“I am impressed by the new commitments [countries made], Serpa Soares said at the closing ceremony, adding that “commitments must be implemented at pace and monitored”. Some examples include:
Protecting or exceeding 30% of national maritime zones by 2030
Achieving carbon neutrality by 2040
Reducing plastic pollution
Increasing renewable energy use
Allocating billions of dollars to research on ocean acidification, climate resilience projects and to monitoring, control and surveillance
The United Nations Decade of Ocean Science for Sustainable Development (2021-2030) aims to achieve the science we need, for the ocean we want.
With the mission to generate and use knowledge for the transformational action needed to achieve a healthy, safe, and resilient ocean for sustainable development by 2030 and beyond, the Intergovernmental Oceanographic Commission (IOC) of the UN Scientific, Educational and Cultural Organization (UNESCO) is driving development for the Decade of action.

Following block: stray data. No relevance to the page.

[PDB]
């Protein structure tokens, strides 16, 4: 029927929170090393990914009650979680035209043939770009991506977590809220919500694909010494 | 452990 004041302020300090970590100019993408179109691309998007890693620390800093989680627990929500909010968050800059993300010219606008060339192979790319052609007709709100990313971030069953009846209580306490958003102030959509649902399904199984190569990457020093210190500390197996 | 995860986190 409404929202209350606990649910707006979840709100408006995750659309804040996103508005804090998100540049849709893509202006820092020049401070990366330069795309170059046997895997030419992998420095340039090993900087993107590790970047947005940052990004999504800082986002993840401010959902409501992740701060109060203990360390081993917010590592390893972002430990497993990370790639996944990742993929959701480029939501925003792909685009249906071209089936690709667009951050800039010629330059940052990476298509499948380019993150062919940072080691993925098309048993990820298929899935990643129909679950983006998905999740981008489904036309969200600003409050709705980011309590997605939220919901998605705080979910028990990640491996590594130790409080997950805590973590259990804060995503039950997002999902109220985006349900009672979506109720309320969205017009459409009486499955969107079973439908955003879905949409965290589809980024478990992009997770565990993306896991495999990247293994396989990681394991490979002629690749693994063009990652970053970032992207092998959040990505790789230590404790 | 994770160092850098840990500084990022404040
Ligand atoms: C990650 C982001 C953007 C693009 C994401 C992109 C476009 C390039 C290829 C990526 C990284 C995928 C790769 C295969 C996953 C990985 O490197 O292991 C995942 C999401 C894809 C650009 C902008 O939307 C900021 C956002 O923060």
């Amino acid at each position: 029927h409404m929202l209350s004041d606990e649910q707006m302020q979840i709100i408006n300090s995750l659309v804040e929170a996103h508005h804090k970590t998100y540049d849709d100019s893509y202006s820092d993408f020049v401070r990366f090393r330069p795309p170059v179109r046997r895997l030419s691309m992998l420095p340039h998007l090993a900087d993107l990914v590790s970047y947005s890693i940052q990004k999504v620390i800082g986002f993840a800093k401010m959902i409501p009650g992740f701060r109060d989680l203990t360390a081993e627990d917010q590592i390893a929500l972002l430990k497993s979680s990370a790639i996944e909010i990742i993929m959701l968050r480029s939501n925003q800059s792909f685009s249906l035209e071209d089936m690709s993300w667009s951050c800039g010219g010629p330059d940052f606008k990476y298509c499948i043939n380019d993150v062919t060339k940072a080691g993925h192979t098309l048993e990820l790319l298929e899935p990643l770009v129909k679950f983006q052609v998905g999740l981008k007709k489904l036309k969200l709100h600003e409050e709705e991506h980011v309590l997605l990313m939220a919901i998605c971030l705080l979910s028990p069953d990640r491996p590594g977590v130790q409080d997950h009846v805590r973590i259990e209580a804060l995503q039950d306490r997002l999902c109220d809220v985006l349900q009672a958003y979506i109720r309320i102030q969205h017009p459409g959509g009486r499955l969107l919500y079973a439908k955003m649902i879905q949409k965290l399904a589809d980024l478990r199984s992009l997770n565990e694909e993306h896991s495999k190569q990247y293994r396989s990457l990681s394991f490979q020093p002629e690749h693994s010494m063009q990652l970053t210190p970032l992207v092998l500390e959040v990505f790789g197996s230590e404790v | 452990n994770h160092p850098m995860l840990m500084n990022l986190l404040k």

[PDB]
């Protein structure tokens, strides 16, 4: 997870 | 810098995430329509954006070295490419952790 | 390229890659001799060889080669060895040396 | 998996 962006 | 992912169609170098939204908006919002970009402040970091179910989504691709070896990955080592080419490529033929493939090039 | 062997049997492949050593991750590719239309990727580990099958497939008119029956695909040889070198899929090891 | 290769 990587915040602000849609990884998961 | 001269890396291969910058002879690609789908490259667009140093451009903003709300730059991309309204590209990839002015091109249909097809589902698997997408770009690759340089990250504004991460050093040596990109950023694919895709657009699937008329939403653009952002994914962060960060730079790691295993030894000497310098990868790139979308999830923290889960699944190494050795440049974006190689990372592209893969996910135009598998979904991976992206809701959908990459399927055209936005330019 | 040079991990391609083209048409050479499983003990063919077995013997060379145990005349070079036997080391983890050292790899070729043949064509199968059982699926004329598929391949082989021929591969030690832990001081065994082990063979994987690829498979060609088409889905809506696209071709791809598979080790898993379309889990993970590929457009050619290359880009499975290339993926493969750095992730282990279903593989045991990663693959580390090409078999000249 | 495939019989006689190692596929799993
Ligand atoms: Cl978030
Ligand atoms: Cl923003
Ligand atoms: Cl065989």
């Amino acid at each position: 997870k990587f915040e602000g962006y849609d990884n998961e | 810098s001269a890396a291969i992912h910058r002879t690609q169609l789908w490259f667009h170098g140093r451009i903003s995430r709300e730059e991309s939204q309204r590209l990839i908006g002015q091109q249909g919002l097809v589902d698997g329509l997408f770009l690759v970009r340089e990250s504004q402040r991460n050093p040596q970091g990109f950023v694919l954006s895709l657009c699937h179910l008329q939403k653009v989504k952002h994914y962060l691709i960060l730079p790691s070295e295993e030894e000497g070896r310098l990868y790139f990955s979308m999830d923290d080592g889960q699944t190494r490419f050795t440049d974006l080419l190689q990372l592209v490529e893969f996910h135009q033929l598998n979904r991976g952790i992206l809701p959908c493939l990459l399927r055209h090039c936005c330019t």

For that, the Decade framework is designed to produce better-informed ocean management, restore fish stocks; mobilize actions for sustainable fisheries and sustainable aquaculture for sufficient, safe and nutritious food.
It’s also geared to reducing marine pollution of all kinds, from both land and sea based sources, and work towards more effective marine protection, and develop and implement measures to adapt to climate change, reducing disaster risk, and the impacts of sea level rise, together with reducing emissions from maritime transportation.
Recognizing that developing countries, in particular small island developing States (SIDS) and least developed countries, face particular capacity challenges, political leaders are committing to strengthen data collection efforts, and enhancing cooperation at all levels to share knowledge.